We just came through parent-teacher conference season again, and what we learned in Julianna’s home visit was that although she can read a page that looks like this:
her comprehension is stuck on pages that look like this:
For anything more complicated than Corduroy, I have to sit with her, read with her, and stop her at the end of every page to ask comprehension questions. Which is soul-killing work, I’m telling you. If I harbored any lingering guilt for never feeling the slightest attraction to home schooling (which I don’t), this would have done away with it. This is not my charism.
And yet…after only doing it 3 times—over the course of a week, mind you—her assessment score went up, ummmm, 100 points.
Yesterday I decided to take advantage of the hour we sit at piano lessons to catch Julianna up on her “church school” homework, which has been sitting in a growing pile on the table for weeks. Here’s a small slice:
“Telling our sins to the priest is called…what?”
Julianna: “I don’t know.”
Me: “God is willing to forgive us when we are truly sorry…never, sometimes, or always?”
Me: “Um…Does God forgive us?”
Me: “Um…yes, sweetie, he does.” Pause to regroup.
Me: “When we pray an act of WHAT, we tell God we are sorry for our sins?”
Julianna, pointing triumphantly at the second of three options: “CONFESSION!”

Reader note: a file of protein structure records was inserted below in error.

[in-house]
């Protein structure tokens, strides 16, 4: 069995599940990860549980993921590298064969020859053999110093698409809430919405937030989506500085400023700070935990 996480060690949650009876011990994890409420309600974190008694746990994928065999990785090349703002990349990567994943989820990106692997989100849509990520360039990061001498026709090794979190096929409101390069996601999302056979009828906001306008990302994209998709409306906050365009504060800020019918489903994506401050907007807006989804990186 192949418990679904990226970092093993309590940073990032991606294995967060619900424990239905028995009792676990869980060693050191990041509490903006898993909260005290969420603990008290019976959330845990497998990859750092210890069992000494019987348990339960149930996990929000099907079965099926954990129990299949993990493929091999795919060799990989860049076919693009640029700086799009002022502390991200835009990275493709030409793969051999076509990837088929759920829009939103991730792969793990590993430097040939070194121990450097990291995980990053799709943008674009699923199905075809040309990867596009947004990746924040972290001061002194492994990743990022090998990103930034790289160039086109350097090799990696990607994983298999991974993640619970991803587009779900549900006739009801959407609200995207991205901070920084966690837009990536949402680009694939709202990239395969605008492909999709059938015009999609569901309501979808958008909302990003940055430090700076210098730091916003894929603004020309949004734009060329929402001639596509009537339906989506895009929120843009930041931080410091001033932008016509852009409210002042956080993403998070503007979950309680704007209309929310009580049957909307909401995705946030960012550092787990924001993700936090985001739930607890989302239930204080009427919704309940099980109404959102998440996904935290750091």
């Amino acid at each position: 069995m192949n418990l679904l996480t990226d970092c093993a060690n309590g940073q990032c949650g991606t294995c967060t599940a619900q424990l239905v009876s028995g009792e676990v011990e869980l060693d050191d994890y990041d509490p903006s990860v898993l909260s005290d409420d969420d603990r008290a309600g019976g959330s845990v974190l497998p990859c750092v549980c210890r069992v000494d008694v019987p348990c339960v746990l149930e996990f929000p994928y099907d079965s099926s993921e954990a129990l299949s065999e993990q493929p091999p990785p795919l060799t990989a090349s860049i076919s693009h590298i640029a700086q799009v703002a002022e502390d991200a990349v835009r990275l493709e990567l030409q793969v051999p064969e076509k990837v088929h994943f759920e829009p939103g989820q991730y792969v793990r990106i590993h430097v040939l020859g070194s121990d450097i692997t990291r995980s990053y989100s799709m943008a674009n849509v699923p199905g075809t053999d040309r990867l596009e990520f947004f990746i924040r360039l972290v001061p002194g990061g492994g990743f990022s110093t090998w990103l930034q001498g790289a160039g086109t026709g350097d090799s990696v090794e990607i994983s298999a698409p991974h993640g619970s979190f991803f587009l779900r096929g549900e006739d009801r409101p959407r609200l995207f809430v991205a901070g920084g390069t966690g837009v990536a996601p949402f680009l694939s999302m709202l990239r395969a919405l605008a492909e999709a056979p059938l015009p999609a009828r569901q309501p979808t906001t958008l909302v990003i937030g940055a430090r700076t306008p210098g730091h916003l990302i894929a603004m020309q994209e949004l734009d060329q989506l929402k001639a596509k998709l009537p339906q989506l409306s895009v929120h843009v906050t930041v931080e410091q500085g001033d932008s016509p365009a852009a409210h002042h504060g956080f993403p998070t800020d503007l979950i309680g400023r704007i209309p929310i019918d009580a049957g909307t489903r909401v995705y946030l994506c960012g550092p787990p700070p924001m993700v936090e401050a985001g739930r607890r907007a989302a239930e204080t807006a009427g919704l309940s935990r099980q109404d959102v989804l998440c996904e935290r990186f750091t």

Me: “No, honey. Contrition.”
Clear throat to regroup. Let’s try a different page. Oh, that one has pictures! There’s a lady at the ambo in one picture and a priest with a paten and a chalice in the other. This will be successful.
Me: “What do we call this part of the Mass? The liturgy of the…?”
Me: (befuddled that she even knows that term.)
All this has made me realize two things:
1. I have to sacrifice my time to work more with Julianna. But not just Julianna–the other kids, too. Most of my recent negativity was due to the stress of being overcommitted, but some of it was also because the kids are just ignoring the most basic lessons, spacing them out. Like “take your shoes off and put them int he cubbies when you walk inside.” Or “rinse your breakfast dishes and put them in the dishwasher.” I shouldn’t have to tell every person to do this at every single meal and every single house entrance—but apparently they’ve learned bad habits, and if I expect them to change, I’m going to have to grit my teeth and put some self-sacrifice into it.
2. I have to accept that Julianna’s understanding of the faith is probably going to be even farther behind her age than her reading and math skills…and it’s not the end of the world. Because she participates in the liturgy with gusto, and mystery can do its work even if she never in her life gets the finer points.
I’ve been puzzling for several weeks about what to “do” for Lent. I know I need to take time every day to “be still,” but I’ve also toyed with a Facebook fast and even a writing fast (fleetingly). In writing this post, I realize at last what my “alms” are to be this year: a gift of myself, to my children.